The Australian Government is ready to adopt cloud computing services for a wide variety of agency applications, according to its foremost IT policy-maker Glenn Archer, but some maturity is required on the part of global providers.
The Government's cloud computing strategy allows "agencies to choose cloud-based services where they demonstrate value for money and adequate security," said Archer, first assistant secretary, policy and planning at Department of Finance and Deregulation and the architect of the Government's cloud computing strategy at the CeBIT conference today.
Archer said that data sovereignty concerns did not come into play across many workloads governments are burdened with.
"Yes, yes we'll get to [running citizen-information centric apps in the public cloud] one day," he said. "We don't have to [immediately] go to that problem area."
A standard Government web site, he said, was a "perfectly appropriate application" for cloud computing.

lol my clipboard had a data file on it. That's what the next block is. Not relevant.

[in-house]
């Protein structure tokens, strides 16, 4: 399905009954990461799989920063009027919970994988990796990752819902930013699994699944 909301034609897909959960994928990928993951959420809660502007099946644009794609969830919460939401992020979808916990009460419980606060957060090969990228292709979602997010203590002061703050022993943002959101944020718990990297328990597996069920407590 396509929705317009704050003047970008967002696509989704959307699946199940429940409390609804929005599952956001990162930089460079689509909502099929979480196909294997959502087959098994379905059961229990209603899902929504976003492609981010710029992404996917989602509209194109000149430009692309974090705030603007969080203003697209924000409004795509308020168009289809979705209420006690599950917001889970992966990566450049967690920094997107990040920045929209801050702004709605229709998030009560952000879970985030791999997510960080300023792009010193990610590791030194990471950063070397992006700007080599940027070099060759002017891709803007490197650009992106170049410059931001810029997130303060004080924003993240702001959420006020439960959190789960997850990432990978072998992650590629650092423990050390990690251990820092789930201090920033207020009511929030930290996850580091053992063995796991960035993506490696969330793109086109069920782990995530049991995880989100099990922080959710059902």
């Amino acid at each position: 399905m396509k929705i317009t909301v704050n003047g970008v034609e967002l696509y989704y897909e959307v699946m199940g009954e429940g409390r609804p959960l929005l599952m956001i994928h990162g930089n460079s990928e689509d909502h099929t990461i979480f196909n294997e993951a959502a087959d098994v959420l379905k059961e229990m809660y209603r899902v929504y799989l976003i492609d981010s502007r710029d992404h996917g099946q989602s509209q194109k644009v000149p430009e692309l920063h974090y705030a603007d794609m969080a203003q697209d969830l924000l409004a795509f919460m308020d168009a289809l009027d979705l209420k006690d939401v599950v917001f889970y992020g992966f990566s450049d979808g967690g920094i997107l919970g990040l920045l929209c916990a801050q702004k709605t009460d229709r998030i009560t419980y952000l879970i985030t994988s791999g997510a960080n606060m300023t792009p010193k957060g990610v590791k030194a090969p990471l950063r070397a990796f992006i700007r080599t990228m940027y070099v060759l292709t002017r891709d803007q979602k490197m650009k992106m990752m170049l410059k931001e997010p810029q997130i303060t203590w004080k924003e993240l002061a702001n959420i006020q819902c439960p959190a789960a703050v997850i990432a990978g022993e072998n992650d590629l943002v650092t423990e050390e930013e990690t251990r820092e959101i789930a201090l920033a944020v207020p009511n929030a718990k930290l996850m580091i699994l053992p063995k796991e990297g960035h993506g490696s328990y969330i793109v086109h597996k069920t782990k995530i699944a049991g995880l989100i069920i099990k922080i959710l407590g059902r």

Finance's data.gov.au, he noted, used cloud storage hosted offshore.
The Government would move more data into the cloud as processes mature, he said. But for now, there are "a few areas where more needs to be done."
He raised availability and security as two key issues.
With cloaked references to recent cloud outages at the likes of Amazon.com and Microsoft BPOS, Archer said he "used to think the issue of availability in the cloud was a significant advantage".
"As a former CIO I can tell you it is incredibly hard to build high availabiilty services in large organisations. This is really, really hard stuff, I think you would hear that if you ask our friends in the banking community.
"My assumption was that given the business model, brand and reputation [of cloud computing providers] depends on availability, they might be doing a better job.
"It has been slightly sullied of late - that's on the watchlist at the moment."
Some questions also have to be answered on the security front, he noted.
He referred to his own experience as being father to a son that used his credit card to transact on the hacked Playstation Online network.
Archer remarked that "cloud vendors have quite some way to go to live up to the claims in their marketing material."